Sadly mine didn’t come as cool as the above, but this could be considered another tick in the practical box compared with stainless steel, which is hard to keep finger smudge free. But white appliances are fashioning an impressive come-back. When designing a kitchen, you rarely go wrong with classic white. It is clean and cleverly works with both modern and period interiors and can look more retro according to the style of appliances you choose. White also tends to change with the light from other colours around it. I am aiming for warm white, surrounded by reclaimed wood cabinetry. But avoiding rustic country vibes with black and primary coloured markings that come with choosing floorboards salvaged from a school gymnasium.
I may have diverted from my disco Art Deco design, but I’m feeling the ’80s school disco I ended up at.
reclaimed gymnasium floorboards from Historischen Bauelemente designed as doors to refresh my original kitchen carcasses
©Photographs Reclaimed Woman
Thankfully things have moved on since my first days in fashion PR as an intern aka glorified parcel deliverer, but whether you are looking to get into PR or making steps to PR your own brand, there are things you could learn from your UPS driver.
Map your route to cover more ground with fewer stops
PR is the strategy for your story. Map out the process and plan your interactions. Your moves make the story you want people to tell about you and your brand.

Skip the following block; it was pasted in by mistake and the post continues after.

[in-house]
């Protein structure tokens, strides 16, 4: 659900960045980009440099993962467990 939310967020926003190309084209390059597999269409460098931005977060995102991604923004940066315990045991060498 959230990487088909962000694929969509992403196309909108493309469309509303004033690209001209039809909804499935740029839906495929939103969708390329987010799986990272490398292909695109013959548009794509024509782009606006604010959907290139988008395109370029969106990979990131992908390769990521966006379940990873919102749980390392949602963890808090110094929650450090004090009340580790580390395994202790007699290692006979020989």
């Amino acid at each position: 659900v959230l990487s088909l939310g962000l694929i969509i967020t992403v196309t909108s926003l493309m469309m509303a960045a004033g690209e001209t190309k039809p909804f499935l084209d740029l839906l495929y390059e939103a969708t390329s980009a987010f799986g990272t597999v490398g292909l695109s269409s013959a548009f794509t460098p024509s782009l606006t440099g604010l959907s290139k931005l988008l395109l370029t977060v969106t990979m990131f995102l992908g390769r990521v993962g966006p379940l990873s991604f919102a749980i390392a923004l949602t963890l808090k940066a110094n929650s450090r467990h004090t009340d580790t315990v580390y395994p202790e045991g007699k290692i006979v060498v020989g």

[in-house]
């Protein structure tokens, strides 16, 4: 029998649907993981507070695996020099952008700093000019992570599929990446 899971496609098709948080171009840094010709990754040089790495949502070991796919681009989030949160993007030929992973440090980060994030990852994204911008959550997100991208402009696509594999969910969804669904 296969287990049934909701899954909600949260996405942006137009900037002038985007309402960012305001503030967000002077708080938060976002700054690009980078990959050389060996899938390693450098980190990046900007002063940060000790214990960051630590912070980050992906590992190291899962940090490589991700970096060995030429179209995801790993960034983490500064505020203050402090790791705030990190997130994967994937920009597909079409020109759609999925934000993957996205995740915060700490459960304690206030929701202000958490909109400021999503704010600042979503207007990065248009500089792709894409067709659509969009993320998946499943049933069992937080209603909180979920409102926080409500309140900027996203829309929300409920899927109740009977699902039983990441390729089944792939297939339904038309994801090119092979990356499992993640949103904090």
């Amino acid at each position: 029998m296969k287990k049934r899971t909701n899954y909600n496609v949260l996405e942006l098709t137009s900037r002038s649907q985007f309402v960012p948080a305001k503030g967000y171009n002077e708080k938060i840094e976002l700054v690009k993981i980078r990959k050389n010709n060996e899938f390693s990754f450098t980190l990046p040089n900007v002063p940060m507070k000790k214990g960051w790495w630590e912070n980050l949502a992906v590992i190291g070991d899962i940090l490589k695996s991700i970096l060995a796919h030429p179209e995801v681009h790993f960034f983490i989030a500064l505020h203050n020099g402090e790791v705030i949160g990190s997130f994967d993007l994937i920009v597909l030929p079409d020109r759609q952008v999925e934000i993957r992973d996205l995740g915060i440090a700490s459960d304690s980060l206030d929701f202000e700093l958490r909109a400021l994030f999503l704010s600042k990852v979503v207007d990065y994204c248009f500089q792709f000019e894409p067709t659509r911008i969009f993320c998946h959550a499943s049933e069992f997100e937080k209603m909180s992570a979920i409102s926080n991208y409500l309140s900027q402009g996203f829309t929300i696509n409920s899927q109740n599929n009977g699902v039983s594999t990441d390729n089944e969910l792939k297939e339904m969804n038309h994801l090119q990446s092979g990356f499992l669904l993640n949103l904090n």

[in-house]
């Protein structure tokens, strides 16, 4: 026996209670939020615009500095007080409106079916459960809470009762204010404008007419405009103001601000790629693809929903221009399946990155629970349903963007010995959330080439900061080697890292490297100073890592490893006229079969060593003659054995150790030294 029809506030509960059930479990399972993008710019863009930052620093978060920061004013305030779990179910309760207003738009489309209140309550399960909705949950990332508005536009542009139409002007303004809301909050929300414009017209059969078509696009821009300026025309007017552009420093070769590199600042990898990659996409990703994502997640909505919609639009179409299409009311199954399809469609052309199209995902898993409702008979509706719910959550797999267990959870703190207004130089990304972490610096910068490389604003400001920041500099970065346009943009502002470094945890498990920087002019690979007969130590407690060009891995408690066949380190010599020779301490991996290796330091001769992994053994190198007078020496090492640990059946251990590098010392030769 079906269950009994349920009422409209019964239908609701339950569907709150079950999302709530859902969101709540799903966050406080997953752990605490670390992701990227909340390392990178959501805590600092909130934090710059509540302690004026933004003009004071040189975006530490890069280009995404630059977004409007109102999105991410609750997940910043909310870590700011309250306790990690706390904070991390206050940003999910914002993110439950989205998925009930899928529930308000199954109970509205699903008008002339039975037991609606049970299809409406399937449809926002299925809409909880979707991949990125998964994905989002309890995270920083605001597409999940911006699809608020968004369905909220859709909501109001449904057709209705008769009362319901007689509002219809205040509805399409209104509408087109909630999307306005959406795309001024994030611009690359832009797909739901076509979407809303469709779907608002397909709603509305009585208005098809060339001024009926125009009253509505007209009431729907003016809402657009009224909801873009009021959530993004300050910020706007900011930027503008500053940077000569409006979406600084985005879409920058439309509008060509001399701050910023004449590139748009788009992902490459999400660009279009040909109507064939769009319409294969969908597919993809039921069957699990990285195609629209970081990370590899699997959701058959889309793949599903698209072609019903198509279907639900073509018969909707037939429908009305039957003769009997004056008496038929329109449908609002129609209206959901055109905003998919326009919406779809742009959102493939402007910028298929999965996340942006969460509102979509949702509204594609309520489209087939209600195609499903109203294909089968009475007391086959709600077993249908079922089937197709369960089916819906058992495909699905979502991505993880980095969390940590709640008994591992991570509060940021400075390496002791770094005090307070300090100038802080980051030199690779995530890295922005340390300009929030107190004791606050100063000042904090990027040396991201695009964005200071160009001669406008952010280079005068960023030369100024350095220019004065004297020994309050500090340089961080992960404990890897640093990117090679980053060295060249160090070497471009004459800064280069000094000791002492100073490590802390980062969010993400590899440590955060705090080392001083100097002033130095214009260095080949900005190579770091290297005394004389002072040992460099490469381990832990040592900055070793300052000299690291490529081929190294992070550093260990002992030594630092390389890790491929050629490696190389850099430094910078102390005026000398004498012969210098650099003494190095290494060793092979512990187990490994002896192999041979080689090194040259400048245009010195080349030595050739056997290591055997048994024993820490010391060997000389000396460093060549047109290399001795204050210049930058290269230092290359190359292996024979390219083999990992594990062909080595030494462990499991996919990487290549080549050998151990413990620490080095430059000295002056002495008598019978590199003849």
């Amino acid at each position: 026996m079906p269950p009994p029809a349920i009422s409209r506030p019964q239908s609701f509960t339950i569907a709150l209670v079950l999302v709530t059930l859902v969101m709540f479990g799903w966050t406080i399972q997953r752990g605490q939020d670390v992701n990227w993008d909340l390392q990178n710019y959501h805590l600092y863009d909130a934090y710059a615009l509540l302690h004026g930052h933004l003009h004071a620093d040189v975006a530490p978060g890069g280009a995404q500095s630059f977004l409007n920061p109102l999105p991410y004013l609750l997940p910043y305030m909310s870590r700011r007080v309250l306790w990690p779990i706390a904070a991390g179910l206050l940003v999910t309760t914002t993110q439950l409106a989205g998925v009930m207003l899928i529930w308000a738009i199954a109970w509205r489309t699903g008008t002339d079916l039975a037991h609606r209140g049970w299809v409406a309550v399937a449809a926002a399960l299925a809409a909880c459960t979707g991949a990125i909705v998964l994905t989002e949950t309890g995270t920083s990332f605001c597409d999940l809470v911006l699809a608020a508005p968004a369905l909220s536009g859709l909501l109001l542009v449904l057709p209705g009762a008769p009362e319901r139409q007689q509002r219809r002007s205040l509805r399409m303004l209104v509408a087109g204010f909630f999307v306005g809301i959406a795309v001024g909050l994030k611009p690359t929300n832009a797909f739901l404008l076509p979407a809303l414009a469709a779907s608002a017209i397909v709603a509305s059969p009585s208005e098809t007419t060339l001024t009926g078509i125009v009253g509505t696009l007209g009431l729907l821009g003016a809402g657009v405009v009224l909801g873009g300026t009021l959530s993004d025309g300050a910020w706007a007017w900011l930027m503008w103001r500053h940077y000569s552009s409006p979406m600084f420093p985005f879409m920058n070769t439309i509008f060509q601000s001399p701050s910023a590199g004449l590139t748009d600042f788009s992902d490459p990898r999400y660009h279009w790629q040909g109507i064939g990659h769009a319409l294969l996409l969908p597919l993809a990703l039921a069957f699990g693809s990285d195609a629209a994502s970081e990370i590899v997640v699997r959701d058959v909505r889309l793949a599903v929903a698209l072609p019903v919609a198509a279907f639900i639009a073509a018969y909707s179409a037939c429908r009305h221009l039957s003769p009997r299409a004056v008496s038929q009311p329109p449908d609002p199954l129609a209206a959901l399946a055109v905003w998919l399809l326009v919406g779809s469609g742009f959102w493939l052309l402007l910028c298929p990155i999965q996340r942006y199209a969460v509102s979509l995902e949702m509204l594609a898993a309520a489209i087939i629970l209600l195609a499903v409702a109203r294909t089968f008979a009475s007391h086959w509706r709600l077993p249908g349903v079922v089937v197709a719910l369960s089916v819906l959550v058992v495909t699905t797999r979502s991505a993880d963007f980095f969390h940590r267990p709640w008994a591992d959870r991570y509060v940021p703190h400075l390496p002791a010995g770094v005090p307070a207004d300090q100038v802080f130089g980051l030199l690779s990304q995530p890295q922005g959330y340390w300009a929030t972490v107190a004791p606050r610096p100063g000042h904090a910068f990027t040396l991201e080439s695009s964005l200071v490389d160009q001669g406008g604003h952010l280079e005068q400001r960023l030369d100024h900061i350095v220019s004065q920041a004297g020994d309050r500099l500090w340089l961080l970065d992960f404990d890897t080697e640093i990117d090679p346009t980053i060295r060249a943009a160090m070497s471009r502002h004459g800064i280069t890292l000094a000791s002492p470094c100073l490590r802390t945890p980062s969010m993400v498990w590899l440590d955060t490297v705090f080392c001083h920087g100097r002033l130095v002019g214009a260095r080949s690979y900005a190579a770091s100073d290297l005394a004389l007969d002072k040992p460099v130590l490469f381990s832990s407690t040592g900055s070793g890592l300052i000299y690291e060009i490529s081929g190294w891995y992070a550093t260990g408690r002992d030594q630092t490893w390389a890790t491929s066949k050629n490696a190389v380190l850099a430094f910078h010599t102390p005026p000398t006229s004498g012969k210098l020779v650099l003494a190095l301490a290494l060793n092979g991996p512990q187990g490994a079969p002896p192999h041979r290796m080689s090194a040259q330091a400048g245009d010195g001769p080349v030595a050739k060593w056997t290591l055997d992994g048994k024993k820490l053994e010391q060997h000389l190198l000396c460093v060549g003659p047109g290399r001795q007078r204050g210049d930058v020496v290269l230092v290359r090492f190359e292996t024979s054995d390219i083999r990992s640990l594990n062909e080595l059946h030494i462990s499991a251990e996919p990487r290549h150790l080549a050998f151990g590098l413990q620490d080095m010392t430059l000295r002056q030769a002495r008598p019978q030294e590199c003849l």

Driving in reverse is discouraged
There will be times you find editorial or an opportunity where you or your brand didn’t make the edit or wasn’t even in the running. Don’t email bomb or call with ideas fitting for a feature that has already been published. Acknowledge it, but don’t dwell on it because that editor or influencer has moved onto their next piece and so should you.
They deliver some odd things
But you shouldn’t. When pitching to press – make it easy, make it engaging, try to put yourself in their position. Is your product, launch, collaboration relevant for their style and content? Or is there a unique angle that might work for them if it doesn’t immediately align with what they regularly do? Avoid odd, but don’t shy away from surprising.
©Photograph Reclaimed Woman